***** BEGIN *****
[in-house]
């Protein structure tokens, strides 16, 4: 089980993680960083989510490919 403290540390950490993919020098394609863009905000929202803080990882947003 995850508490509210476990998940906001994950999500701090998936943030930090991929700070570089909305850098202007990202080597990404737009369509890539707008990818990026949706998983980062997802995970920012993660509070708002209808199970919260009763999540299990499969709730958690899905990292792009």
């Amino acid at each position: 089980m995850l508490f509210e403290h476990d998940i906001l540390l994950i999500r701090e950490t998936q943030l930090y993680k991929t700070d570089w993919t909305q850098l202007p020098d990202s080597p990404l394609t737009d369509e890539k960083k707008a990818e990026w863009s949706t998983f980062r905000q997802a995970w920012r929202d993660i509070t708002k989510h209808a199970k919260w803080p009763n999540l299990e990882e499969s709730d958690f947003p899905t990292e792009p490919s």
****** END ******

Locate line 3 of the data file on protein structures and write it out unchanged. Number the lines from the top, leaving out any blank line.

């Amino acid at each position: 089980m995850l508490f509210e403290h476990d998940i906001l540390l994950i999500r701090e950490t998936q943030l930090y993680k991929t700070d570089w993919t909305q850098l202007p020098d990202s080597p990404l394609t737009d369509e890539k960083k707008a990818e990026w863009s949706t998983f980062r905000q997802a995970w920012r929202d993660i509070t708002k989510h209808a199970k919260w803080p009763n999540l299990e990882e499969s709730d958690f947003p899905t990292e792009p490919s």